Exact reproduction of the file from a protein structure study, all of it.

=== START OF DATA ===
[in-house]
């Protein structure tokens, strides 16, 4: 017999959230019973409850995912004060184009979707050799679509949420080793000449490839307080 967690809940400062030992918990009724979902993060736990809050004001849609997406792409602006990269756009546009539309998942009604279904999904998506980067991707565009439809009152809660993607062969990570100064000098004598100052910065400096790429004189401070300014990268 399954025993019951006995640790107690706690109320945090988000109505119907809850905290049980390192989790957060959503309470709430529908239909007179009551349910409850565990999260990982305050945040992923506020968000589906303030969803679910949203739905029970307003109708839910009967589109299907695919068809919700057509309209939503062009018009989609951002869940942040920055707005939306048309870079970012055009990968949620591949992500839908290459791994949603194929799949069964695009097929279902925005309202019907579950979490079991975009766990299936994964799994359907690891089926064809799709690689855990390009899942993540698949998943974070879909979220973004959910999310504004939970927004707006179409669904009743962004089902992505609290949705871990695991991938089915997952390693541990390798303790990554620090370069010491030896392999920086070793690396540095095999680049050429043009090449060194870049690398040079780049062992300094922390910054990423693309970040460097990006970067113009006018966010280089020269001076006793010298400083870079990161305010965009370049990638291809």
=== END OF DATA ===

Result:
[in-house]
């Protein structure tokens, strides 16, 4: 017999959230019973409850995912004060184009979707050799679509949420080793000449490839307080 967690809940400062030992918990009724979902993060736990809050004001849609997406792409602006990269756009546009539309998942009604279904999904998506980067991707565009439809009152809660993607062969990570100064000098004598100052910065400096790429004189401070300014990268 399954025993019951006995640790107690706690109320945090988000109505119907809850905290049980390192989790957060959503309470709430529908239909007179009551349910409850565990999260990982305050945040992923506020968000589906303030969803679910949203739905029970307003109708839910009967589109299907695919068809919700057509309209939503062009018009989609951002869940942040920055707005939306048309870079970012055009990968949620591949992500839908290459791994949603194929799949069964695009097929279902925005309202019907579950979490079991975009766990299936994964799994359907690891089926064809799709690689855990390009899942993540698949998943974070879909979220973004959910999310504004939970927004707006179409669904009743962004089902992505609290949705871990695991991938089915997952390693541990390798303790990554620090370069010491030896392999920086070793690396540095095999680049050429043009090449060194870049690398040079780049062992300094922390910054990423693309970040460097990006970067113009006018966010280089020269001076006793010298400083870079990161305010965009370049990638291809």